Hepcidin is expressed from the HAMP gene located on the long arm of chromosome 19 [9]. The increase in iron levels and inflammation upregulate the transcription of the HAMP gene [16,17,18,19]. HJV, HFE, TRF1, and TFR2, which are located at the surface of hepatocytes, are considered to be “iron sensors.” The HJV-hepcidin axis is the most important mechanism for the upregulation of HAMP expression during iron overload [15]. In this patient, the increased levels of both ferritin and hepcidin-25 in serum suggested that hepcidin secretion was properly regulated, which was consistent with another Japanese patient with mutant ferroportin p.H507R [15]. In addition, we have reported for the first time that serum hepcidin-25 levels can return to the normal range after reduction in hepatic iron accumulation by phlebotomy in this patient.

Phlebotomy is the standard treatment for hereditary hemochromatosis, but there are no evidence-based guidelines on the use of therapeutic phlebotomy. It has been reported that all patients with homozygous hereditary hemochromatosis and evidence of iron overload (i.e., transferrin saturation greater than 45% and serum ferritin level greater than 300 ng/ml in men and greater than 200 ng/ml in women) should be treated, regardless of symptoms [20]. Although this patient had a heterozygous A > G transition at c.1520 in exon 8 (p.H507R) in the SLC40A1 gene without any symptoms, we treated this patient with phlebotomy since iron overload (91.3% transferrin saturation ratio and 1722 ng/ml serum ferritin) was prominent. Considering that each 500 ml unit of whole blood removes 200 to 250 mg of iron and reduces serum ferritin levels by approximately 30 ng/ml [21], 400 ml of whole blood was removed monthly for 3 years in this patient. The 3-year-phlebotomy successfully alleviated hepatic iron accumulation. We discontinued phlebotomy when the patient had a hemoglobin level of 12.7 g/dl and a serum ferritin level of 16 ng/ml, because phlebotomy is advised to be withheld when the hemoglobin level is less than 12.5 g/dl [16].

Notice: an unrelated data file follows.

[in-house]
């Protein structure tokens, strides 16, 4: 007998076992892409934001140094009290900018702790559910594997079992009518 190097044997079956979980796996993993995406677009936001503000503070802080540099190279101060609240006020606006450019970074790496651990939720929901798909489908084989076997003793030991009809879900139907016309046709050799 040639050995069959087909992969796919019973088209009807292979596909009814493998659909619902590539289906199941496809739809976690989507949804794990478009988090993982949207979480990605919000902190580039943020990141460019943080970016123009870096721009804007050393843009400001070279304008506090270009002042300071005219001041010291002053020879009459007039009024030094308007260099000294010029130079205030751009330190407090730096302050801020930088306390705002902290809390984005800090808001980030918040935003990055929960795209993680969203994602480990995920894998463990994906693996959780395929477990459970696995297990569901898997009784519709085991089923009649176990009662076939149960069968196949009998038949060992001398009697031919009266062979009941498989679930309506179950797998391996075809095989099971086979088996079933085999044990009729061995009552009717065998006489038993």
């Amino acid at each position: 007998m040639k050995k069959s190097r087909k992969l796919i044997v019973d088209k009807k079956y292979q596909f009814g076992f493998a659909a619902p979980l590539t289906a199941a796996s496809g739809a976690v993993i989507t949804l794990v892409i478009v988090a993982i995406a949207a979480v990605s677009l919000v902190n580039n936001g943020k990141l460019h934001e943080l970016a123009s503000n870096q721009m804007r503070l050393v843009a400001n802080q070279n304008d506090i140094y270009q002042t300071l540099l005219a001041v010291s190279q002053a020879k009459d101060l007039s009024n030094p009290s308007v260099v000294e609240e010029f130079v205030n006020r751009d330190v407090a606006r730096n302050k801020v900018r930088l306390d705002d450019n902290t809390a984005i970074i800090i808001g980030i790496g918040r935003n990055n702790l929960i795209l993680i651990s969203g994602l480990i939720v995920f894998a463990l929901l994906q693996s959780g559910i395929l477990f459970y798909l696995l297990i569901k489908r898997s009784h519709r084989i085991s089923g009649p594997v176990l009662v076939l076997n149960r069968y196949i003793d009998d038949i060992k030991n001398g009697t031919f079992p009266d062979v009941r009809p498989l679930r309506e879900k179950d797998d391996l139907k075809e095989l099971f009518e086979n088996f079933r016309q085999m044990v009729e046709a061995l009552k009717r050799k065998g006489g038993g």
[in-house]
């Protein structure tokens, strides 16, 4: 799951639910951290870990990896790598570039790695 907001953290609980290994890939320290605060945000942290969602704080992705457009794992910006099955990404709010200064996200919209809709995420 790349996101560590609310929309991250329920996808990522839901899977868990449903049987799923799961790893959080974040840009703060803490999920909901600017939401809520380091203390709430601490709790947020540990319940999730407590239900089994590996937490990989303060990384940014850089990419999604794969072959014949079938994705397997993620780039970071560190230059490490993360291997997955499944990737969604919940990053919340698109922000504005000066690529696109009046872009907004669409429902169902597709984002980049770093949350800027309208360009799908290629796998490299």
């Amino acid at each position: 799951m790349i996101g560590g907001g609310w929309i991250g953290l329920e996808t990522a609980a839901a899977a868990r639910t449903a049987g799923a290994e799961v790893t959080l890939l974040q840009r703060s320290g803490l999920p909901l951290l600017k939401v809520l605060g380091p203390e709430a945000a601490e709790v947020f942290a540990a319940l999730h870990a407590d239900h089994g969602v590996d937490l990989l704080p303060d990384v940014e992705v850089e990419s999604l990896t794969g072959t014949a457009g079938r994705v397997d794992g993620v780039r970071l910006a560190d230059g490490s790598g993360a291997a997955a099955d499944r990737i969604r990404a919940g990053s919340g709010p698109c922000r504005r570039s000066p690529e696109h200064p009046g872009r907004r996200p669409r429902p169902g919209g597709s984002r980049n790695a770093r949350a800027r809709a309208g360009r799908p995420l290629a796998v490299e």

In conclusion, we reported a patient with ferroportin disease with the p.H507R mutation of in SLC40A1 in whom hepatic iron accumulation was successfully alleviated by long-term phlebotomy. The present case demonstrated for the first time that there was a correlation between hepatic iron levels as measured by MRI and serum hepcidin levels through long-term phlebotomy in a patient with ferroportin disease with the p.H507R mutation of in SLC40A1.

Availability of data and materials

All data generated or analyzed for this study are included in this published article.

Abbreviations

DM:

diabetes mellitus

HAMP:

human antimicrobial peptide

HJV:

hemojuvelin

TFR2:

transferrin receptor 2

ALT:

alanine aminotransferase

MRI:

magnetic resonance imaging

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Acknowledgements

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Funding

Sohji Nishina was supported by a Grant-in Aid for Scientific Research (C) (18K07923), Keisuke Hino was supported by a Grant-in Aid for Scientific Research (B) (19H03644) from the Japan Society for the Promotion of Science.

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Authors

Contributions

SN collected the clinical data and wrote the manuscript. YT1 applied and obtained the approval for genetic examination from the Kawasaki Medical School Ethics Committee. KI and YT assessed the results of genetic examination and discussed the obtained results. YT2, AK and KK performed genetic examination. NY, KS and YH collected the clinical data. KH treated the patient and wrote the manuscript. All authors have read and approved the final manuscript. YT1 corresponding to Yasuyuki Tomiyama, and YT2 corresponding to Yasuaki Tatsumi.

Corresponding author

Correspondence to Keisuke Hino.

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Ethics approval and consent to participate

Genetic examination was approved by the Kawasaki Medical School Ethics Committee and written informed consent was obtained from the patient.

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Written informed consent was obtained from the patients for publication of this report and any accompanying images. A copy of the written consent is available for review by the Editor of this journal.

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The authors declare that they have no competing interests.

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Nishina, S., Tomiyama, Y., Ikuta, K. et al. Long-term phlebotomy successfully alleviated hepatic iron accumulation in a ferroportin disease patient with a mutation in SLC40A1: a case report. BMC Gastroenterol 21, 111 (2021). https://doi.org/10.1186/s12876-021-01674-z

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Keywords

  • Ferritin
  • Hepcidin
  • Hereditary hemochromatosis
  • Nonclassical ferroportin disease